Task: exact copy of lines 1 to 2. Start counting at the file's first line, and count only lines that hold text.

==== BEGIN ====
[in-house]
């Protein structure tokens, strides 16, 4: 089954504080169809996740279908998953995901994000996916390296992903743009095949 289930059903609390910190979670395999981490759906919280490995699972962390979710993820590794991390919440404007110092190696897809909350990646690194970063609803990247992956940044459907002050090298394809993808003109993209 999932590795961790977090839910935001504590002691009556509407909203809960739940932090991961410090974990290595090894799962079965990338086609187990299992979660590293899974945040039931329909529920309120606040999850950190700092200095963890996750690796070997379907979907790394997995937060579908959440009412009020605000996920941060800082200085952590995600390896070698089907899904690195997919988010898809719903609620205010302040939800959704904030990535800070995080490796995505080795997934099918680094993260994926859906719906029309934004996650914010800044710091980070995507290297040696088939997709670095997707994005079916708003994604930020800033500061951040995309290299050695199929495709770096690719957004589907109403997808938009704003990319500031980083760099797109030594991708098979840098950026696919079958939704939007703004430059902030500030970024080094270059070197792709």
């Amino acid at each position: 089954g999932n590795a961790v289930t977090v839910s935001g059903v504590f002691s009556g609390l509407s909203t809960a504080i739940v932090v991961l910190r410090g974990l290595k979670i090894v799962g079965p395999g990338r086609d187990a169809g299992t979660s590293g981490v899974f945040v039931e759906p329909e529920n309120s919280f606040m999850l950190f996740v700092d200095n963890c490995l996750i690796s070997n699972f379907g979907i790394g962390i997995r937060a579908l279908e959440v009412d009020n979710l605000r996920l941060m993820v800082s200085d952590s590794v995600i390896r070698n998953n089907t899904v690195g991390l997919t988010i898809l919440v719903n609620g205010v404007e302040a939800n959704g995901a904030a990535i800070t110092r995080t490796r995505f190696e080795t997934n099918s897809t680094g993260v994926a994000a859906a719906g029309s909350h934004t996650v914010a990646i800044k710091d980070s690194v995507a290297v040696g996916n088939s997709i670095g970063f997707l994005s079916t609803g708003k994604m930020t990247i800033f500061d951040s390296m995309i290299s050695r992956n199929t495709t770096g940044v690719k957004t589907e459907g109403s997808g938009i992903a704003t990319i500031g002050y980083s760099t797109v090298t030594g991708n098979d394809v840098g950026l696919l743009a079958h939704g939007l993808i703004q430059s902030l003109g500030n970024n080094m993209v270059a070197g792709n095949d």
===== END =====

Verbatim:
[in-house]
């Protein structure tokens, strides 16, 4: 089954504080169809996740279908998953995901994000996916390296992903743009095949 289930059903609390910190979670395999981490759906919280490995699972962390979710993820590794991390919440404007110092190696897809909350990646690194970063609803990247992956940044459907002050090298394809993808003109993209 999932590795961790977090839910935001504590002691009556509407909203809960739940932090991961410090974990290595090894799962079965990338086609187990299992979660590293899974945040039931329909529920309120606040999850950190700092200095963890996750690796070997379907979907790394997995937060579908959440009412009020605000996920941060800082200085952590995600390896070698089907899904690195997919988010898809719903609620205010302040939800959704904030990535800070995080490796995505080795997934099918680094993260994926859906719906029309934004996650914010800044710091980070995507290297040696088939997709670095997707994005079916708003994604930020800033500061951040995309290299050695199929495709770096690719957004589907109403997808938009704003990319500031980083760099797109030594991708098979840098950026696919079958939704939007703004430059902030500030970024080094270059070197792709």